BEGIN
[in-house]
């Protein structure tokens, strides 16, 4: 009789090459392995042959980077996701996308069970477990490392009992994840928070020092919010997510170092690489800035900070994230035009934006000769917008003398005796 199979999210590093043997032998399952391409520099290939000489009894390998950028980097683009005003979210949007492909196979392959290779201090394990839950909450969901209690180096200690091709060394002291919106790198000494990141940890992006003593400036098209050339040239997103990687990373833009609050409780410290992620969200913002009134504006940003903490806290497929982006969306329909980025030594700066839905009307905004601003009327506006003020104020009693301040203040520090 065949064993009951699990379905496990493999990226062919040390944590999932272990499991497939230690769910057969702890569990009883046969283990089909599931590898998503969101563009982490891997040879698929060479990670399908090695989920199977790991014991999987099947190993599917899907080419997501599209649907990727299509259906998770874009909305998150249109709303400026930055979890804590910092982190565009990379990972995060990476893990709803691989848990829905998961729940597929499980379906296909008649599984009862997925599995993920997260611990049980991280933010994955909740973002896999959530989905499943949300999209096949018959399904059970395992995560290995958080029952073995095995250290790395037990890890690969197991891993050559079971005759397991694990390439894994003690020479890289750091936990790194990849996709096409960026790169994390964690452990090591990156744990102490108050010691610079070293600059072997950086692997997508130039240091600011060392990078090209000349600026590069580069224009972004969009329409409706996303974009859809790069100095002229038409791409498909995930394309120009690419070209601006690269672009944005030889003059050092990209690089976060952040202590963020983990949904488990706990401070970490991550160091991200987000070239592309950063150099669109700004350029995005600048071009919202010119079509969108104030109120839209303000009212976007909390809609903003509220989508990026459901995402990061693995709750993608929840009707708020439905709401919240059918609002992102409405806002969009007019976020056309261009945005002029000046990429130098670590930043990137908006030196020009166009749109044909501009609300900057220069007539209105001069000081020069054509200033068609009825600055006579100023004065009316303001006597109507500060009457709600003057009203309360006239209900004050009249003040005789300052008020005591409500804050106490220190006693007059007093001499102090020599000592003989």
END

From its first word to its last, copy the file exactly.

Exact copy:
[in-house]
């Protein structure tokens, strides 16, 4: 009789090459392995042959980077996701996308069970477990490392009992994840928070020092919010997510170092690489800035900070994230035009934006000769917008003398005796 199979999210590093043997032998399952391409520099290939000489009894390998950028980097683009005003979210949007492909196979392959290779201090394990839950909450969901209690180096200690091709060394002291919106790198000494990141940890992006003593400036098209050339040239997103990687990373833009609050409780410290992620969200913002009134504006940003903490806290497929982006969306329909980025030594700066839905009307905004601003009327506006003020104020009693301040203040520090 065949064993009951699990379905496990493999990226062919040390944590999932272990499991497939230690769910057969702890569990009883046969283990089909599931590898998503969101563009982490891997040879698929060479990670399908090695989920199977790991014991999987099947190993599917899907080419997501599209649907990727299509259906998770874009909305998150249109709303400026930055979890804590910092982190565009990379990972995060990476893990709803691989848990829905998961729940597929499980379906296909008649599984009862997925599995993920997260611990049980991280933010994955909740973002896999959530989905499943949300999209096949018959399904059970395992995560290995958080029952073995095995250290790395037990890890690969197991891993050559079971005759397991694990390439894994003690020479890289750091936990790194990849996709096409960026790169994390964690452990090591990156744990102490108050010691610079070293600059072997950086692997997508130039240091600011060392990078090209000349600026590069580069224009972004969009329409409706996303974009859809790069100095002229038409791409498909995930394309120009690419070209601006690269672009944005030889003059050092990209690089976060952040202590963020983990949904488990706990401070970490991550160091991200987000070239592309950063150099669109700004350029995005600048071009919202010119079509969108104030109120839209303000009212976007909390809609903003509220989508990026459901995402990061693995709750993608929840009707708020439905709401919240059918609002992102409405806002969009007019976020056309261009945005002029000046990429130098670590930043990137908006030196020009166009749109044909501009609300900057220069007539209105001069000081020069054509200033068609009825600055006579100023004065009316303001006597109507500060009457709600003057009203309360006239209900004050009249003040005789300052008020005591409500804050106490220190006693007059007093001499102090020599000592003989």